Home / General / People Must Live By Work Book Club: Week 5 (Chapter 4)

People Must Live By Work Book Club: Week 5 (Chapter 4)


Last week (although it was more than a week ago), the online book club of my new book (available to the reading public here and here) discussed the most controversial chapter of the book, which argues that the New Deal ended the Great Depression.

This week, I’ll be discussing how direct job creation was suddenly abandoned during the debate over the Full Employment Bill of 1945 (which turned into the (Maximum) Employment Act of 1946), and why it was liberals and not conservatives who were responsible.


In 1945, the U.S and most of the industrialized world were figuring out their plans for full employment after the war. For most of these countries, local political culture and past practice had a big influence:

In the 1940s, most countries incorporated longstanding policy frameworks already familiar to their national audiences in their plans for full employment. The U.K’s program drew heavily on the Labour Party’s faith in economic planning, nationalization, and state direction of industry and the New Liberal thought of Keynes and Beveridge. Canada, Australia, and New Zealand moved in directions that revealed the strong influence of the British model. The French would emphasize dirigisme and the Germans tripartite negotiations; the Scandinavian model famously emphasized labor market policies.133 The United States, which had been a pioneer of direct job creation, putting millions of people to work in the depths of the Great Depression, turned away from its own recent history.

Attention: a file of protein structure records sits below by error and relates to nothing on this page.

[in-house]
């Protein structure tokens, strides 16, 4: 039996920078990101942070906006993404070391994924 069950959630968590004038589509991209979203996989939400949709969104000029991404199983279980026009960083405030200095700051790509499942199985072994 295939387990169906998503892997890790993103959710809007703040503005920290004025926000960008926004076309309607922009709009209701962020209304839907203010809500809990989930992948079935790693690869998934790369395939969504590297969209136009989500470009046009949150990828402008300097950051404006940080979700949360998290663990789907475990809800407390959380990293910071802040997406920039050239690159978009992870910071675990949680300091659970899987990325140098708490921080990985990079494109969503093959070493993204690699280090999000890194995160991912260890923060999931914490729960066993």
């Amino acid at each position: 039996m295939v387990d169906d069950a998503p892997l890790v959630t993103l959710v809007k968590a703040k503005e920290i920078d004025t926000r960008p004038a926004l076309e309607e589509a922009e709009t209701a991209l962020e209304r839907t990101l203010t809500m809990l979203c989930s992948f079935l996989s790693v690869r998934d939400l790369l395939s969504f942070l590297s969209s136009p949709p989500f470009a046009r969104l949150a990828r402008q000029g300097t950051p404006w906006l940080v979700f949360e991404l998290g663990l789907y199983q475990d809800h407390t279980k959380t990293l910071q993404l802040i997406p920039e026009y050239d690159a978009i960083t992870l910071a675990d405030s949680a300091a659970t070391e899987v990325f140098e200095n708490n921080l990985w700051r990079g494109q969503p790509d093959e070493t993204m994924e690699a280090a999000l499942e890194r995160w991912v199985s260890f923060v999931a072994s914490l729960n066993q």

It was not for lack of full employment plans that saw a major role for DJC. The U.S was as mad for full employment planning as any western European country: books on full employment were New York Times best-sellers, magazines devoted special issues to the topic all the way from the “still-liberal” New Republic to Reader’s Digest. And contrary to how the debate has been described in the literature, if one looks at the broad spectrum of plans that were available to the reading public, many of them went beyond the boundaries of Keynesian economics in ways that left a significant role for direct job creation:

  • The National Resources Planning Board (NRPB): tasked by FDR for drawing up blueprints for postwar America, the NRPB was the first mover on full employment, releasing its 1943 plan “Security, Work, and Relief”, which built on research by ex-WPA experts like Eveline Burns and Corrington Gill as well as relative newcomers like John Kenneth Galbraith, to propose a permanent system that combined Keynesian demand management, long-range economic development spending, and a comprehensive, “cradle-to-grave” system of social insurance and public assistance where a WPA-like system of direct job creation of three to four million workers annually would take center stage.